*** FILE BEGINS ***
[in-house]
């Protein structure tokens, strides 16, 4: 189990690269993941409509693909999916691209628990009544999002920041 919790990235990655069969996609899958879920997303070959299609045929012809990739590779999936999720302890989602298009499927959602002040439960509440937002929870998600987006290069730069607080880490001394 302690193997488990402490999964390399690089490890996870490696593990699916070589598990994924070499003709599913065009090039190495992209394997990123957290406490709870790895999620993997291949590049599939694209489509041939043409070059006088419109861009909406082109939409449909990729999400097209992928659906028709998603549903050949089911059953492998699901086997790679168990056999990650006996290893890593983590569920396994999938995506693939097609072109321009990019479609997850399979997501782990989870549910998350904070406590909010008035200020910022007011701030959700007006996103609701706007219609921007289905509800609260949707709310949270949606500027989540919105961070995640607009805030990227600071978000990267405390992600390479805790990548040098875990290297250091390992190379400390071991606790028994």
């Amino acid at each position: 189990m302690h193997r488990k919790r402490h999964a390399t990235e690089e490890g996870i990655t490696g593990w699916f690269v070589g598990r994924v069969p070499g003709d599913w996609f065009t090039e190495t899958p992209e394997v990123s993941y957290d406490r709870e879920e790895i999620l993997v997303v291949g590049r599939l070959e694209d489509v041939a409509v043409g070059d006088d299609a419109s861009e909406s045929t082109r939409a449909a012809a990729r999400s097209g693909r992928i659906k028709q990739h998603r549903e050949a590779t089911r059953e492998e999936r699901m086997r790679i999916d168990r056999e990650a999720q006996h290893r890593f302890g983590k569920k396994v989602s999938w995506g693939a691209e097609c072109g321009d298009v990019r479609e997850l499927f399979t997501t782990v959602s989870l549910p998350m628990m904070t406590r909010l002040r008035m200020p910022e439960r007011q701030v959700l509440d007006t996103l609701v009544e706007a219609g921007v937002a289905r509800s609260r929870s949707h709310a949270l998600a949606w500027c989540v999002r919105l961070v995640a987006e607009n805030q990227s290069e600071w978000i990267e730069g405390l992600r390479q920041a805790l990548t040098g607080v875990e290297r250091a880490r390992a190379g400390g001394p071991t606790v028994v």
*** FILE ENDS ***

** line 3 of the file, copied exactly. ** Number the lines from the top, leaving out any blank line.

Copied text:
């Amino acid at each position: 189990m302690h193997r488990k919790r402490h999964a390399t990235e690089e490890g996870i990655t490696g593990w699916f690269v070589g598990r994924v069969p070499g003709d599913w996609f065009t090039e190495t899958p992209e394997v990123s993941y957290d406490r709870e879920e790895i999620l993997v997303v291949g590049r599939l070959e694209d489509v041939a409509v043409g070059d006088d299609a419109s861009e909406s045929t082109r939409a449909a012809a990729r999400s097209g693909r992928i659906k028709q990739h998603r549903e050949a590779t089911r059953e492998e999936r699901m086997r790679i999916d168990r056999e990650a999720q006996h290893r890593f302890g983590k569920k396994v989602s999938w995506g693939a691209e097609c072109g321009d298009v990019r479609e997850l499927f399979t997501t782990v959602s989870l549910p998350m628990m904070t406590r909010l002040r008035m200020p910022e439960r007011q701030v959700l509440d007006t996103l609701v009544e706007a219609g921007v937002a289905r509800s609260r929870s949707h709310a949270l998600a949606w500027c989540v999002r919105l961070v995640a987006e607009n805030q990227s290069e600071w978000i990267e730069g405390l992600r390479q920041a805790l990548t040098g607080v875990e290297r250091a880490r390992a190379g400390g001394p071991t606790v028994v």